Caption: Figure 7: Cellular immune response of mice immunized with pVaxRT1.14opt-in and pVaxRT1.14oil. IFN-[gamma], IL- 2, and dual (IFN-[gamma]/IL-2) secretion by splenocytes in response to stimulation with RT1.14 protein (a) or RT1.14-derived peptide aa528-543 (b) measured by Fluorospot. Responses represent the average number of signal-forming units (sfu) per mln cells in two independent experiment runs, each done in duplicate, +SD, n = 4, **p <01 (Mann-Whitney test). Secretion of perforin (c) and granzyme B (d) by splenocytes of mice immunized with pVaxRT1.14opt-in and pVaxRT1.14oil in response to stimulation with RT1.14 protein and RT1.14-derived peptides. Splenocytes were stimulated with the recombinant RT 1.14 protein and RT peptides for 3 days. After that, cell culture fluids were collected and subjected to the analysis for granzyme B and perforin by sandwich ELISA. Data represent an average value of two repeated measurements for each mouse, in pg/ml. Correlation of the parameters of cellular immune response (e).
Caption: Figure 8: RT-specific IgGs and IgA induced in sera of mice immunized with pVaxRT1.14opt-in and pVaxRT1.14oil plasmids. Endpoint titers of RT-specific total IgG, IgG subtypes (IgG1, IgG2a), and IgA antibodies detected in the sera of BALB/c mice immunized with the genes encoding RT1.14opt-in and RT1.14oil plasmids. Data represent a mean + SD for the endpoint titer of antibodies against recombinant RT1.14 protein for four mice per group in two independent immunization runs. Cutoffs were set against the control mice immunized with empty vector pVax1 (see "Materials and Methods"). Groups demonstrate no significant difference in either IgG, or IgG1, or IgG2a, or IgA levels (p > 0,05).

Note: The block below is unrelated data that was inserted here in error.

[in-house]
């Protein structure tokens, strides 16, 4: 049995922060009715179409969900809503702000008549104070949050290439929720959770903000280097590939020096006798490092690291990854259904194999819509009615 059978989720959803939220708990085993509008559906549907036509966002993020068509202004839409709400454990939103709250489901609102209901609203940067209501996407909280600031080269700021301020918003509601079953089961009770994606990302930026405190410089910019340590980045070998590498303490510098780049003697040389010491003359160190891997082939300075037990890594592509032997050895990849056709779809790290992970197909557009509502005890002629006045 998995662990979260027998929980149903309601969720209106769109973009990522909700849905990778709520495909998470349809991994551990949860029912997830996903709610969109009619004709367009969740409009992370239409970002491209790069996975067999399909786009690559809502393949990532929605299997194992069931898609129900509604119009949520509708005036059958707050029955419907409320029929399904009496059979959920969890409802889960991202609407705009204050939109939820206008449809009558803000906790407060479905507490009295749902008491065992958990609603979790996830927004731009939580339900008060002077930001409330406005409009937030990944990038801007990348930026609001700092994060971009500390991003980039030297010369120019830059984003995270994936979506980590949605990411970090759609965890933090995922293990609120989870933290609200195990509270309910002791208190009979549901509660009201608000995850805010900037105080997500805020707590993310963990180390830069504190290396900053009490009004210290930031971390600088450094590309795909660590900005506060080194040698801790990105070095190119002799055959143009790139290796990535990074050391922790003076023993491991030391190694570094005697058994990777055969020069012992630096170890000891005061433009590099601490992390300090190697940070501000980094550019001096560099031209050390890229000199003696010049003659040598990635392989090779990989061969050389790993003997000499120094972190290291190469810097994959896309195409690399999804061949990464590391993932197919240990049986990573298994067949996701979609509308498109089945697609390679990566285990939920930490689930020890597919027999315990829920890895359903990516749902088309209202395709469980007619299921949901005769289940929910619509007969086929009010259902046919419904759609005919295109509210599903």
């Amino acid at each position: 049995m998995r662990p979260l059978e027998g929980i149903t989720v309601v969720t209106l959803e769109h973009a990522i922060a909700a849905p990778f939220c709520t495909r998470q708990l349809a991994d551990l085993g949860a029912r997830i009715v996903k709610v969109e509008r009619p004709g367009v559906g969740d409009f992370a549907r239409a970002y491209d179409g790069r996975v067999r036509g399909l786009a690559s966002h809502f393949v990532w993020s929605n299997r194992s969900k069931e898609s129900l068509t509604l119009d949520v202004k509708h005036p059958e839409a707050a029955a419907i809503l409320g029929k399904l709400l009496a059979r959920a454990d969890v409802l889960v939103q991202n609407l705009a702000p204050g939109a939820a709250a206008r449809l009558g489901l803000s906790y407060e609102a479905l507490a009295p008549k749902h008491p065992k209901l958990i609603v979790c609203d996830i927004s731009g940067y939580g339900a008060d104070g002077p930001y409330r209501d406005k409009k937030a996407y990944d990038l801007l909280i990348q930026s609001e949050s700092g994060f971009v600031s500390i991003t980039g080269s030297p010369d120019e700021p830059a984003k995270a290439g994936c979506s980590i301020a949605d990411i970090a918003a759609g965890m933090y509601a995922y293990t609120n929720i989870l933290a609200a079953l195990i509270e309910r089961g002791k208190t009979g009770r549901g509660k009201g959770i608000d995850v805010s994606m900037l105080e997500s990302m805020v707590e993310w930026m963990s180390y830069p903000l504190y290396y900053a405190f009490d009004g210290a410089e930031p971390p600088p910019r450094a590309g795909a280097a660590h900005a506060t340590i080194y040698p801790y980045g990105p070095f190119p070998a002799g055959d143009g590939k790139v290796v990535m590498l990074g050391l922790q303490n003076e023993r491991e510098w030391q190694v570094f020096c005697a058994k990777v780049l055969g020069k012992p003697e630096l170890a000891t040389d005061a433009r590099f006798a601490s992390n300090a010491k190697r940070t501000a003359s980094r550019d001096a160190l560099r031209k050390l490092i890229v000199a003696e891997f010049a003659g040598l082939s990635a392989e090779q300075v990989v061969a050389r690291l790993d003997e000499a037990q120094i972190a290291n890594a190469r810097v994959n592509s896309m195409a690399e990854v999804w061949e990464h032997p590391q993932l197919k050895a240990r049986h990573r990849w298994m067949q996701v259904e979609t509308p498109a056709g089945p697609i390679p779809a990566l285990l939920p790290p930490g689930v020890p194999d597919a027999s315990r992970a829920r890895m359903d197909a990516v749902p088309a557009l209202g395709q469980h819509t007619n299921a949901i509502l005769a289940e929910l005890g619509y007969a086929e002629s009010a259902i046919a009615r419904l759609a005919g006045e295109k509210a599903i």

Caption: Figure 9: Kinetics of in vivo bioluminescence from the sites of coadministration of RT genes and luciferase reporter genes. In vivo monitoring of luciferase activity on days 1, 3, 6, 9, 15, 22 after the administration of plasmids encoding RT1.14opt-in and RT1.14oil, or empty vector pVax1, each mixed with pVaxLuc encoding firefly luciferase (1:1 w/w). One curve represents bioluminescent emission from eight mice with two immunization sites in each, assessed in two independent immunization runs. *p < 0,05 (Mann-Whitney test).